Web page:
After missing nearly all of last season with a shoulder injury Glaus signed a one-year, $1.75 million contract with the Braves and batted .281/.372/.496 with 14 homers through 69 games to basically match his career norms.
Because the Braves were atop the division and Glaus was driving in a bunch of runs ESPN went so far as to show a graphic listing him as one of four “MVP candidates” during a Fourth of July broadcast.
It was plenty silly at the time because Glaus ranked just 32nd among NL hitters in OPS, but now it seems downright absurd because he’s gone into an incredible funk. Glaus has hit .159 with zero homers in his last 32 games, including a .540 OPS and just five RBIs in 21 games since ESPN misguidedly deemed him worthy of serious MVP consideration.
Glaus was benched yesterday in favor of Eric Hinske and afterward told David O’Brien of the Atlanta Journal Constitution that knee soreness isn’t to blame for his six-week slump:
It’s certainly no worse than it has been at any point in the season. I mean, I feel pretty good. It’s the middle of the season and everybody goes through swoons of some sort. Obviously you want to try to keep them as short as possible. Obviously the swing hasn’t been fantastic over the past couple of weeks, for who knows what reason. It’ll turn around. Work in the cage and try to figure out what’s going on, and apply it to the game situations.
Given that he missed all but 14 games last season it’s possible that Glaus is simply wearing down while playing every day again at age 34, but it’s also worth noting that even after the slump he has a .244 batting average and .344 on-base percentage that are very close to his career marks of .255 and .359. The power outage is more of a concern, because streaky hitter or not Glaus has always smacked the ball over the fence and his current .410 slugging percentage is 80 points off his career average.
From Jon Heyman of CBS Sports comes word that the Orioles “like” free agent starter Yovani Gallardo and “have reached out to him” to gauge his interest in coming to Baltimore and what that might cost.
Gallardo rejected a one-year, $15.8 million qualifying offer from the Rangers earlier this month and so his free agency is tied to draft pick compensation, but that shouldn’t hurt his bottom line all that much.
The 29-year-old right-hander posted a solid 3.42 ERA in 184 1/3 innings (33 starts) this past season for Texas and he pitched well in his one ALDS start.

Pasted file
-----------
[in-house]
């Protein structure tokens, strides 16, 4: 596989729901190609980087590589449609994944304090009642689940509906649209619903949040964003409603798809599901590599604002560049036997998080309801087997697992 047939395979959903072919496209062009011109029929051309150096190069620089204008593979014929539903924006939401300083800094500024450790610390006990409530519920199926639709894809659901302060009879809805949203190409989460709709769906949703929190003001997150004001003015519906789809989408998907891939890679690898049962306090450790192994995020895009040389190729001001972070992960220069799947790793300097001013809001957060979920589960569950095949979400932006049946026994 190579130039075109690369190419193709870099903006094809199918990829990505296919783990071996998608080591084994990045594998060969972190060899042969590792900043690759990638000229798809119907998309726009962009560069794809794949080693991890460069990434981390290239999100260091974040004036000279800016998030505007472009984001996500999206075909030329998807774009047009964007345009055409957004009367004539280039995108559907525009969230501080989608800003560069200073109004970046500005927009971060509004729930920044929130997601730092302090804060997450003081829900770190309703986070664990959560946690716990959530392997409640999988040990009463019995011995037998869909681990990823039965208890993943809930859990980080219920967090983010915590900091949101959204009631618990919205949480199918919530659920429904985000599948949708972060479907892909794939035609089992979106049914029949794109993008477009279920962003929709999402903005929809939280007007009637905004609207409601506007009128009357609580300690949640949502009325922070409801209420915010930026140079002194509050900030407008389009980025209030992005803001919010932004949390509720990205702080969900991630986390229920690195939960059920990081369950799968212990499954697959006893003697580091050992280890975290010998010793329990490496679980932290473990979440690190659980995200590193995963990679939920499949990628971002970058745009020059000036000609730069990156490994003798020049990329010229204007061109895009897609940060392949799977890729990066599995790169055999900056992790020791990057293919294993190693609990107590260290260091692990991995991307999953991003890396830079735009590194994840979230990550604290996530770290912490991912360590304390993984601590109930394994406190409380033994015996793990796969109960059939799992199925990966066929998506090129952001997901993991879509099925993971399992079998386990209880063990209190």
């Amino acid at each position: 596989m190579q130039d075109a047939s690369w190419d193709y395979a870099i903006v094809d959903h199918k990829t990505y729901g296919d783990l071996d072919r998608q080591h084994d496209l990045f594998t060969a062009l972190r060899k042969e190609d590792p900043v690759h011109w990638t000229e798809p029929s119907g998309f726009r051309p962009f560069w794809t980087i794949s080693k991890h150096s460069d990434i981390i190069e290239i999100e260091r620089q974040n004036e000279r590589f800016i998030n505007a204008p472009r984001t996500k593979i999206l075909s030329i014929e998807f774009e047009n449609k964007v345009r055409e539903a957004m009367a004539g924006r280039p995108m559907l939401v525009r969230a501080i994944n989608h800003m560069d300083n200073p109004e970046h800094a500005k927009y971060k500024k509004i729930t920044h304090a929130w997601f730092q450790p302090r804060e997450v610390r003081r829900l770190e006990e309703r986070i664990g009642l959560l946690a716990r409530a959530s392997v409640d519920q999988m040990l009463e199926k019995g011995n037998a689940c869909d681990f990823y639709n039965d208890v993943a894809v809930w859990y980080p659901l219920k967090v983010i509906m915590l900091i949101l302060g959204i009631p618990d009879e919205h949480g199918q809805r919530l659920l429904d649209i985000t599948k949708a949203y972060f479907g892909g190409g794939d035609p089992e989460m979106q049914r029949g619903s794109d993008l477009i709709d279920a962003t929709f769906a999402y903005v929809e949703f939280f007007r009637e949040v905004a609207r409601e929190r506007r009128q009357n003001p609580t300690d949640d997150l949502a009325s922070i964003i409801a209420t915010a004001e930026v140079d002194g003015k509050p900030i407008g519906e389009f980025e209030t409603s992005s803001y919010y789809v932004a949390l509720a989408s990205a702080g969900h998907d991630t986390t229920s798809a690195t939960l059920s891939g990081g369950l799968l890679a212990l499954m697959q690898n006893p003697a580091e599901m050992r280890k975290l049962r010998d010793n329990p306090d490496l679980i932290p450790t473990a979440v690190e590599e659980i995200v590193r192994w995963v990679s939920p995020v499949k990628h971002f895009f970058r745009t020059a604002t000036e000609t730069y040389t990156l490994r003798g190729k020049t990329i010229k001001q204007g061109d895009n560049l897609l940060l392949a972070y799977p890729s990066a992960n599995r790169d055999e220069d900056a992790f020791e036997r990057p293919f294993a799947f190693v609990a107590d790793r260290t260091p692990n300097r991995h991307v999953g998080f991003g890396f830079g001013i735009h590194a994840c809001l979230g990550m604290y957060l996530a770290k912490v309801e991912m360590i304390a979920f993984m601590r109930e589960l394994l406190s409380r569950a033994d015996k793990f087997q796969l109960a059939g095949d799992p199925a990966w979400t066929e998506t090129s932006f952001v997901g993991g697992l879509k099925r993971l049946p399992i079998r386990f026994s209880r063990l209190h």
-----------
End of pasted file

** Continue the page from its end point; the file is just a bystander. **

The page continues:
Heyman reported a few weeks ago that the Diamondbacks are interested, and the Cubs, Blue Jays, and Dodgers were tied to him just ahead of the July 31 trade deadline.
David Price has expressed a desire to return to Toronto, where he finished out the 2015 season, but FOX Sports’ Ken Rosenthal writes Wednesday that the Blue Jays “are not expected to be a major factor in his free agency.”
The teams that should be considered serious suitors, per Rosenthal, are the Cubs, Cardinals, Giants, Dodgers, and Red Sox — all deep-pocketed teams looking to contend in 2016. Money is apparently the issue for the Blue Jays, who are currently owned by Rogers Communications.
Price registered an outstanding 2.45 ERA, 1.076 WHIP, and 225/47 K/BB ratio in 220 1/3 innings (32 starts) this past season between the Tigers and Jays, finishing second in the American League Cy Young Award race behind Dallas Keuchel of the Astros.
The 30-year-old left-hander is probably looking for a six- or seven-year contract worth more than $25 million per season. He is represented by agent Bo McKinnis.
Barry Jackson of the Miami Herald wrote three weeks ago that the Marlins were probably going to explore an extension this winter with second baseman Dee Gordon. And it sounds like those talks are underway.
Via beat writer Joe Frisaro of MLB.com:
As a guest on MLB Network’s “Hot Stove” show Wednesday morning, Gordon confirmed his camp has been in talks with the Marlins regarding a multiyear deal. A source told MLB.com that the discussions are preliminary and have just recently started.
“My agent is doing the talking,” Gordon said on the show. “They’re just keeping me in the loop. I think it’s going pretty well right now. We’ll see how that goes. I’m just playing the waiting game. We’re going to do the right thing.”
The 27-year-old carries three more seasons of salary arbitration, so there’s no real rush to get something done before next spring. Gordon carries quite a bit of leverage after posting a career-best .333/.359/.418 slash line in 145 games this past season for the Fish. He led all major leaguers in hits (205) and stolen bases (58).
Bud Norris has found a home for his attempt at a bounceback season, signing a one-year deal with the Braves. Jon Heyman of CBSSports.com says it’s worth $2.5 million, which is a huge cut from his $8.8 million salary this year.
Norris had established himself as a solid mid-rotation starter from 2009-2014, but had a brutal 2015 season split between the Orioles and Padres with a 6.72 ERA in 83 innings and a late-season move to the bullpen.
In announcing the signing the Braves referred to Norris as a starting pitcher, so joining the rotation for a rebuilding team gives him a chance to get his career back on track with an eye on hitting the open market as a free agent again next offseason. And if he fares well, the Braves could use him to add a prospect or two at the trade deadline.